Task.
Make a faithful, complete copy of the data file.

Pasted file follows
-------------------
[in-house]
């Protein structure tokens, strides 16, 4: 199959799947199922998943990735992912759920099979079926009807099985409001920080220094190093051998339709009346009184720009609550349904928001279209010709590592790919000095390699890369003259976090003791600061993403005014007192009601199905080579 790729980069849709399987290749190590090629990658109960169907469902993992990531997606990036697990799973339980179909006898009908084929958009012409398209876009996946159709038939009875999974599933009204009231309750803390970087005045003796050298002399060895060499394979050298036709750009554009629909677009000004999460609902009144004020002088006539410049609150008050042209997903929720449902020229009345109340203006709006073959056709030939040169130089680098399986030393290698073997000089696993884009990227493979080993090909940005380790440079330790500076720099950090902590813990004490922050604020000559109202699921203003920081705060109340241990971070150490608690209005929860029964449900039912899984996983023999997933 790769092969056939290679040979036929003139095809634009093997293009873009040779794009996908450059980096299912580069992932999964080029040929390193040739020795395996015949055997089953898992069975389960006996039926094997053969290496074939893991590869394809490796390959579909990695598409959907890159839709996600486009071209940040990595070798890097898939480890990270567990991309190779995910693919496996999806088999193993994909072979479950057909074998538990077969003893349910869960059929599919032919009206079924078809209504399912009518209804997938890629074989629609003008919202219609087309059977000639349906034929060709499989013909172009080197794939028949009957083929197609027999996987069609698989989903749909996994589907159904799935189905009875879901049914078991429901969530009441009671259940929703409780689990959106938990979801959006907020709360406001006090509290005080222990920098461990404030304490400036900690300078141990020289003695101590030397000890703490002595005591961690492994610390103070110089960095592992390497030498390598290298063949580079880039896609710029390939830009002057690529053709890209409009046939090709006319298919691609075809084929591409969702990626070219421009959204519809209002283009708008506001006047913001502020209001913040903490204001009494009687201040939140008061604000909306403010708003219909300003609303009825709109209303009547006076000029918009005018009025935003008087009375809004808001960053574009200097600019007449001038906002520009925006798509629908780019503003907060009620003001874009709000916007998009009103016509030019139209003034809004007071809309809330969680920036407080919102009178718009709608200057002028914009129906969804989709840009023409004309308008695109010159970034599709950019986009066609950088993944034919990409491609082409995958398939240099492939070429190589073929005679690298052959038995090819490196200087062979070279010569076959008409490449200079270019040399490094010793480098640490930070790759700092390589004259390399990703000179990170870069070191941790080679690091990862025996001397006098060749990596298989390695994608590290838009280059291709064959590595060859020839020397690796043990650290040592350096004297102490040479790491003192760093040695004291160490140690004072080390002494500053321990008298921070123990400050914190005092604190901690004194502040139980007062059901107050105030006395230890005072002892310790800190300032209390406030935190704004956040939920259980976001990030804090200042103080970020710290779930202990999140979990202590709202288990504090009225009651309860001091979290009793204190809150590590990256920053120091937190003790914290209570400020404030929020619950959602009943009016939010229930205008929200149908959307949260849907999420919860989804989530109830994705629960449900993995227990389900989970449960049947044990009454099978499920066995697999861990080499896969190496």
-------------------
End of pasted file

[in-house]
């Protein structure tokens, strides 16, 4: 199959799947199922998943990735992912759920099979079926009807099985409001920080220094190093051998339709009346009184720009609550349904928001279209010709590592790919000095390699890369003259976090003791600061993403005014007192009601199905080579 790729980069849709399987290749190590090629990658109960169907469902993992990531997606990036697990799973339980179909006898009908084929958009012409398209876009996946159709038939009875999974599933009204009231309750803390970087005045003796050298002399060895060499394979050298036709750009554009629909677009000004999460609902009144004020002088006539410049609150008050042209997903929720449902020229009345109340203006709006073959056709030939040169130089680098399986030393290698073997000089696993884009990227493979080993090909940005380790440079330790500076720099950090902590813990004490922050604020000559109202699921203003920081705060109340241990971070150490608690209005929860029964449900039912899984996983023999997933 790769092969056939290679040979036929003139095809634009093997293009873009040779794009996908450059980096299912580069992932999964080029040929390193040739020795395996015949055997089953898992069975389960006996039926094997053969290496074939893991590869394809490796390959579909990695598409959907890159839709996600486009071209940040990595070798890097898939480890990270567990991309190779995910693919496996999806088999193993994909072979479950057909074998538990077969003893349910869960059929599919032919009206079924078809209504399912009518209804997938890629074989629609003008919202219609087309059977000639349906034929060709499989013909172009080197794939028949009957083929197609027999996987069609698989989903749909996994589907159904799935189905009875879901049914078991429901969530009441009671259940929703409780689990959106938990979801959006907020709360406001006090509290005080222990920098461990404030304490400036900690300078141990020289003695101590030397000890703490002595005591961690492994610390103070110089960095592992390497030498390598290298063949580079880039896609710029390939830009002057690529053709890209409009046939090709006319298919691609075809084929591409969702990626070219421009959204519809209002283009708008506001006047913001502020209001913040903490204001009494009687201040939140008061604000909306403010708003219909300003609303009825709109209303009547006076000029918009005018009025935003008087009375809004808001960053574009200097600019007449001038906002520009925006798509629908780019503003907060009620003001874009709000916007998009009103016509030019139209003034809004007071809309809330969680920036407080919102009178718009709608200057002028914009129906969804989709840009023409004309308008695109010159970034599709950019986009066609950088993944034919990409491609082409995958398939240099492939070429190589073929005679690298052959038995090819490196200087062979070279010569076959008409490449200079270019040399490094010793480098640490930070790759700092390589004259390399990703000179990170870069070191941790080679690091990862025996001397006098060749990596298989390695994608590290838009280059291709064959590595060859020839020397690796043990650290040592350096004297102490040479790491003192760093040695004291160490140690004072080390002494500053321990008298921070123990400050914190005092604190901690004194502040139980007062059901107050105030006395230890005072002892310790800190300032209390406030935190704004956040939920259980976001990030804090200042103080970020710290779930202990999140979990202590709202288990504090009225009651309860001091979290009793204190809150590590990256920053120091937190003790914290209570400020404030929020619950959602009943009016939010229930205008929200149908959307949260849907999420919860989804989530109830994705629960449900993995227990389900989970449960049947044990009454099978499920066995697999861990080499896969190496």